On Thursday, members of the U.S. House of Representatives voted down the latest version of the farm bill. It’s a bill that farmers and ranchers track closely because it sets subsidy amounts for crops and regulates the federal food stamp program. Thirty Republicans and every Democrat in the House voted against the bill.
Joe Outlaw, a professor and extension economist in the Department of Agricultural Economics at Texas A&M University, says the bill failed because of party politics and major changes to SNAP, the federal Supplemental Nutrition Assistance Program that replaced food stamps in 2008.
“Producers, they basically can have a nice life without the government being involved, but this bill is basically a safety net,” he says. “And all it means is, when things go bad – either prices or yields – the government’s really going to step in and provide a helping hand to help them get to the next year.”
A key question in crafting the farm bill, Outlaw says, is whether it provides an adequate safety net.
“Over my career, the amount of money provided to farmers has declined substantially, but there is still a safety net there,” he says. “So lenders especially and producers look to what is the signal from the government in terms of how much help could there be if things go bad. It’s really all there is for farmers on the SNAP side.”
In urban districts, members of Congress consider whether the reforms provide enough support for their constituents who rely on SNAP. Outlaw says the farm bill is tied to SNAP so that both rural and urban districts have a stake in the process.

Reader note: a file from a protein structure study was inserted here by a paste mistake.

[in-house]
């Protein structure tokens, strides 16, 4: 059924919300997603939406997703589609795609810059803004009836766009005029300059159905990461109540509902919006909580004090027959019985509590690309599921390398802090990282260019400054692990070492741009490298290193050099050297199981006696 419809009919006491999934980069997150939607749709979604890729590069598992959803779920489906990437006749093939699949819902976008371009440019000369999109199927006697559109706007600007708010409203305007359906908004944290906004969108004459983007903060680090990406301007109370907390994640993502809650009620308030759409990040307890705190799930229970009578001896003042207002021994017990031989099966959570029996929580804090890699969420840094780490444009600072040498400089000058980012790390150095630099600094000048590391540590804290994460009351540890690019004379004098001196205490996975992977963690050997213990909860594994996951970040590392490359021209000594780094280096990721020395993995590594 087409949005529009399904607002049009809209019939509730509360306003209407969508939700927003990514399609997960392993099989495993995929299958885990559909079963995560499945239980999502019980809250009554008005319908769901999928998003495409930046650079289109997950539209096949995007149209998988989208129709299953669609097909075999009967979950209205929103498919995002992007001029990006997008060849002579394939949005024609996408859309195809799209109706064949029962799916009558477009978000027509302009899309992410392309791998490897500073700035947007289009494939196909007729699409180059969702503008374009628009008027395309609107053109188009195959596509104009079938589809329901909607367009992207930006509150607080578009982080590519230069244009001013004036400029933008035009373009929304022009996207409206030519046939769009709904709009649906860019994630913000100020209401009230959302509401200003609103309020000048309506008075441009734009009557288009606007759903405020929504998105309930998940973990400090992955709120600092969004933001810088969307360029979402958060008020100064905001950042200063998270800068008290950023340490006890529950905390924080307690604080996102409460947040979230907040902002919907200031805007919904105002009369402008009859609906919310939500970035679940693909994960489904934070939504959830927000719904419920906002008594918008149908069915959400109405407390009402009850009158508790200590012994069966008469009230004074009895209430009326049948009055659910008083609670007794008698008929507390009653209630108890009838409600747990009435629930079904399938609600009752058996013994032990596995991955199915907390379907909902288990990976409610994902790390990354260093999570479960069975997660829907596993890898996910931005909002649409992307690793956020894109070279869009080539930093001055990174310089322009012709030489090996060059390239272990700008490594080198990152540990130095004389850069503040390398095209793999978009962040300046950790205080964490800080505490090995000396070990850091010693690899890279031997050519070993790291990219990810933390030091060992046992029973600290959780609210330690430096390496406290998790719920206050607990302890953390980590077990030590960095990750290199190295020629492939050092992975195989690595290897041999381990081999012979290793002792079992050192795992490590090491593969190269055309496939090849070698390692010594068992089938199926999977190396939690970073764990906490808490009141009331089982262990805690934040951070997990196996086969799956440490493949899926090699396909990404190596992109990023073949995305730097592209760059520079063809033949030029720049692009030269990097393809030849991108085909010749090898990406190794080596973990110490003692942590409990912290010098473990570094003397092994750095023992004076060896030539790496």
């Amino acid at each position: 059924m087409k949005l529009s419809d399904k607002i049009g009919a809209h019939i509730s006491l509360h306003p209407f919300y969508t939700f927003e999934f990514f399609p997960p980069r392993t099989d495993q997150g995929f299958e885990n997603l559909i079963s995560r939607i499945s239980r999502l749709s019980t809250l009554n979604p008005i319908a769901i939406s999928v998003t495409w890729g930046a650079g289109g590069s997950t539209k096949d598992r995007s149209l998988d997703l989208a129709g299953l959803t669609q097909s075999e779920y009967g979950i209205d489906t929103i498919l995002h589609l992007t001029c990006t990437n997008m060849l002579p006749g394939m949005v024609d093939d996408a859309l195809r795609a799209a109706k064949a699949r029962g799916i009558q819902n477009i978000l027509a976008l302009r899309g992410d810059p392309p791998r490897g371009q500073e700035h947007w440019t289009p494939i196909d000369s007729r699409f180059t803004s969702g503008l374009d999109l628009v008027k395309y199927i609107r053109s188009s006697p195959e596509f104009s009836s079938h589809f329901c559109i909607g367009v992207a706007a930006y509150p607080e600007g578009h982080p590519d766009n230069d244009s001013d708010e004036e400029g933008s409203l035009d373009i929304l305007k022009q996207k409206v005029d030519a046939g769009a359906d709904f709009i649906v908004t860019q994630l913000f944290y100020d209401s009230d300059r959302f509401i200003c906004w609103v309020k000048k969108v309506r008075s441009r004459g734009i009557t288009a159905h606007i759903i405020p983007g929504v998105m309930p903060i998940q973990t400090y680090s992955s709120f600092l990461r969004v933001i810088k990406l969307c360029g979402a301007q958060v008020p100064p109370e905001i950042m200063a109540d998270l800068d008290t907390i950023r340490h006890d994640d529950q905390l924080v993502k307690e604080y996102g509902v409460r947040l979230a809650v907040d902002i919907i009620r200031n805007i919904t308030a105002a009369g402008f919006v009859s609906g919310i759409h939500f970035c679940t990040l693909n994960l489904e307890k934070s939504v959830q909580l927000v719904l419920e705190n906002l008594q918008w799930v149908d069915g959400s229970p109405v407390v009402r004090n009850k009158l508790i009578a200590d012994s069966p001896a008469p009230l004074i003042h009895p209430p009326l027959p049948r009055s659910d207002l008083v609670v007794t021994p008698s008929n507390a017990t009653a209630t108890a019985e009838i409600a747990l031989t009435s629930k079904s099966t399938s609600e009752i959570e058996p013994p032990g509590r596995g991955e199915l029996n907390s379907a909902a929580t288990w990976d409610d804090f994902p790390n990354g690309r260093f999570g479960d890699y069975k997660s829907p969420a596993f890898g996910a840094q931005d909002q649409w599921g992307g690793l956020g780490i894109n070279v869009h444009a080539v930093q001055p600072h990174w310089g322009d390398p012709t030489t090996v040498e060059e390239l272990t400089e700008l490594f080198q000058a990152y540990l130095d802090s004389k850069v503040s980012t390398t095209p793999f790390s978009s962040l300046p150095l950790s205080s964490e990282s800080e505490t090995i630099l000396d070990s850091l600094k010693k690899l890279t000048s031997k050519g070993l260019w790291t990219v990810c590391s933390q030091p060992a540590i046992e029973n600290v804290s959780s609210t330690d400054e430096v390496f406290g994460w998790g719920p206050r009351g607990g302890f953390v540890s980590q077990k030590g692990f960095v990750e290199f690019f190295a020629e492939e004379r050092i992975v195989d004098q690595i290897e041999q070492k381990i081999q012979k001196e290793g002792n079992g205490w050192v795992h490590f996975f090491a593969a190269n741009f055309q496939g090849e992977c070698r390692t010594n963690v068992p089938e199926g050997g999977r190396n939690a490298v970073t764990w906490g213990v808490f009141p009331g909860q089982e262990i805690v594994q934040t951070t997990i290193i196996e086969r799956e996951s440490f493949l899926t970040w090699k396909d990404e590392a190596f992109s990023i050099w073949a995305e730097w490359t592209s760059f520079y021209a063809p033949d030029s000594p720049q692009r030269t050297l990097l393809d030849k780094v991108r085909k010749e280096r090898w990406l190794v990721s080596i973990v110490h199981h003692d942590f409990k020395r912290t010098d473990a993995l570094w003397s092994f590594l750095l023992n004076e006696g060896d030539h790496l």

“A number of years ago, with the declining rural representation in Washington, the members on the [agriculture] side said, ‘We have to do something that’s going to get the members from the urban districts to have some reason to vote for this bill.’”
Rep. Mike Conaway, a Midland Republican, chairs the House Agriculture Committee and oversees the contentious decisions behind the farm bill.
“What he did was he put in place some work requirements and increased the age of people that would have to either work or go to a job training in order to get these benefits,” Outlaw says. “And some people just see that as not the way they want to do this.”
This version failed last week, and Outlaw says that’s not uncommon.
“If you look at the history of farm bills, very rarely do they occur on time,” he says. “So we usually have some sort of extension, whether it’s a few months or longer. My guess is, at this point in time, a long term extension is something they’ll be considering fairly soon.”
Written by Jen Rice.